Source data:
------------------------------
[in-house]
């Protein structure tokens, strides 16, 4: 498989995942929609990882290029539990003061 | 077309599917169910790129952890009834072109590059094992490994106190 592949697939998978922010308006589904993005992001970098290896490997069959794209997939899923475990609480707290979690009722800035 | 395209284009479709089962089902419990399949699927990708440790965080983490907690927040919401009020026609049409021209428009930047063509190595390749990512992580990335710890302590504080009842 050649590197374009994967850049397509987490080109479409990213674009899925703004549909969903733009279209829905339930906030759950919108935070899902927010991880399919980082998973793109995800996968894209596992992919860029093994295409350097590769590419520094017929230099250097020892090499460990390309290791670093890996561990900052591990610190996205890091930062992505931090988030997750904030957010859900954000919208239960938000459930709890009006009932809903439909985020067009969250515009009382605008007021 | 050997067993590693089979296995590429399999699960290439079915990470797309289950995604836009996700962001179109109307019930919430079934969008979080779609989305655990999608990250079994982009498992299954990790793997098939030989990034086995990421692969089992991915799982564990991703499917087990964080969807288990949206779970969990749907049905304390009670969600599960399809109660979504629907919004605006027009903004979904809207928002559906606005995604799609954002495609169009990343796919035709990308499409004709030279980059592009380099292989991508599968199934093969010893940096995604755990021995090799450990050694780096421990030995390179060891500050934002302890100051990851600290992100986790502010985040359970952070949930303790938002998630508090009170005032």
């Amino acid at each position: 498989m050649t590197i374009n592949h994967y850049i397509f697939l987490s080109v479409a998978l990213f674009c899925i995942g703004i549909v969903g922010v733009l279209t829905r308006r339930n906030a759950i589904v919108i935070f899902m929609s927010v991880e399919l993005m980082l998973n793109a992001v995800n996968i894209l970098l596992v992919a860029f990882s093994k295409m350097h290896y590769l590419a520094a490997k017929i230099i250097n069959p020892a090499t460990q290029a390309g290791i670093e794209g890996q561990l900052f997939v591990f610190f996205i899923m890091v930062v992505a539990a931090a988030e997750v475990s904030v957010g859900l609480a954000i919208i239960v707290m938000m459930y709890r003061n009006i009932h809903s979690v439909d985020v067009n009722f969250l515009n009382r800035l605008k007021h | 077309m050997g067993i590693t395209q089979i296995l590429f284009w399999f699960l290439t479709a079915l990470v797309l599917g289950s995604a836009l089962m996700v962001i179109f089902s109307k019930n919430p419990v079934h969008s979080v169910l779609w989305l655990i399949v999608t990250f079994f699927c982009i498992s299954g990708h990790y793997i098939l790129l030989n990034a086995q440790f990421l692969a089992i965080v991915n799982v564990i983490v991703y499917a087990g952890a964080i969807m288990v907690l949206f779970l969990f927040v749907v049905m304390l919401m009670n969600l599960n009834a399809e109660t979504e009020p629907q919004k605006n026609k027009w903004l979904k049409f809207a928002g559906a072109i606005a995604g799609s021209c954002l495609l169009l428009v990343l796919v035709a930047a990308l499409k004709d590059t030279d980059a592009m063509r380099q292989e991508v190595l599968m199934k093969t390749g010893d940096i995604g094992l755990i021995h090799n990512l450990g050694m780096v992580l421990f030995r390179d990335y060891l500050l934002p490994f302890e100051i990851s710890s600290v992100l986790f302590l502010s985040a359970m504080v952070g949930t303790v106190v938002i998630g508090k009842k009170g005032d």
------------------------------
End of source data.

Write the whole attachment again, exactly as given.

[in-house]
């Protein structure tokens, strides 16, 4: 498989995942929609990882290029539990003061 | 077309599917169910790129952890009834072109590059094992490994106190 592949697939998978922010308006589904993005992001970098290896490997069959794209997939899923475990609480707290979690009722800035 | 395209284009479709089962089902419990399949699927990708440790965080983490907690927040919401009020026609049409021209428009930047063509190595390749990512992580990335710890302590504080009842 050649590197374009994967850049397509987490080109479409990213674009899925703004549909969903733009279209829905339930906030759950919108935070899902927010991880399919980082998973793109995800996968894209596992992919860029093994295409350097590769590419520094017929230099250097020892090499460990390309290791670093890996561990900052591990610190996205890091930062992505931090988030997750904030957010859900954000919208239960938000459930709890009006009932809903439909985020067009969250515009009382605008007021 | 050997067993590693089979296995590429399999699960290439079915990470797309289950995604836009996700962001179109109307019930919430079934969008979080779609989305655990999608990250079994982009498992299954990790793997098939030989990034086995990421692969089992991915799982564990991703499917087990964080969807288990949206779970969990749907049905304390009670969600599960399809109660979504629907919004605006027009903004979904809207928002559906606005995604799609954002495609169009990343796919035709990308499409004709030279980059592009380099292989991508599968199934093969010893940096995604755990021995090799450990050694780096421990030995390179060891500050934002302890100051990851600290992100986790502010985040359970952070949930303790938002998630508090009170005032």
């Amino acid at each position: 498989m050649t590197i374009n592949h994967y850049i397509f697939l987490s080109v479409a998978l990213f674009c899925i995942g703004i549909v969903g922010v733009l279209t829905r308006r339930n906030a759950i589904v919108i935070f899902m929609s927010v991880e399919l993005m980082l998973n793109a992001v995800n996968i894209l970098l596992v992919a860029f990882s093994k295409m350097h290896y590769l590419a520094a490997k017929i230099i250097n069959p020892a090499t460990q290029a390309g290791i670093e794209g890996q561990l900052f997939v591990f610190f996205i899923m890091v930062v992505a539990a931090a988030e997750v475990s904030v957010g859900l609480a954000i919208i239960v707290m938000m459930y709890r003061n009006i009932h809903s979690v439909d985020v067009n009722f969250l515009n009382r800035l605008k007021h | 077309m050997g067993i590693t395209q089979i296995l590429f284009w399999f699960l290439t479709a079915l990470v797309l599917g289950s995604a836009l089962m996700v962001i179109f089902s109307k019930n919430p419990v079934h969008s979080v169910l779609w989305l655990i399949v999608t990250f079994f699927c982009i498992s299954g990708h990790y793997i098939l790129l030989n990034a086995q440790f990421l692969a089992i965080v991915n799982v564990i983490v991703y499917a087990g952890a964080i969807m288990v907690l949206f779970l969990f927040v749907v049905m304390l919401m009670n969600l599960n009834a399809e109660t979504e009020p629907q919004k605006n026609k027009w903004l979904k049409f809207a928002g559906a072109i606005a995604g799609s021209c954002l495609l169009l428009v990343l796919v035709a930047a990308l499409k004709d590059t030279d980059a592009m063509r380099q292989e991508v190595l599968m199934k093969t390749g010893d940096i995604g094992l755990i021995h090799n990512l450990g050694m780096v992580l421990f030995r390179d990335y060891l500050l934002p490994f302890e100051i990851s710890s600290v992100l986790f302590l502010s985040a359970m504080v952070g949930t303790v106190v938002i998630g508090k009842k009170g005032d």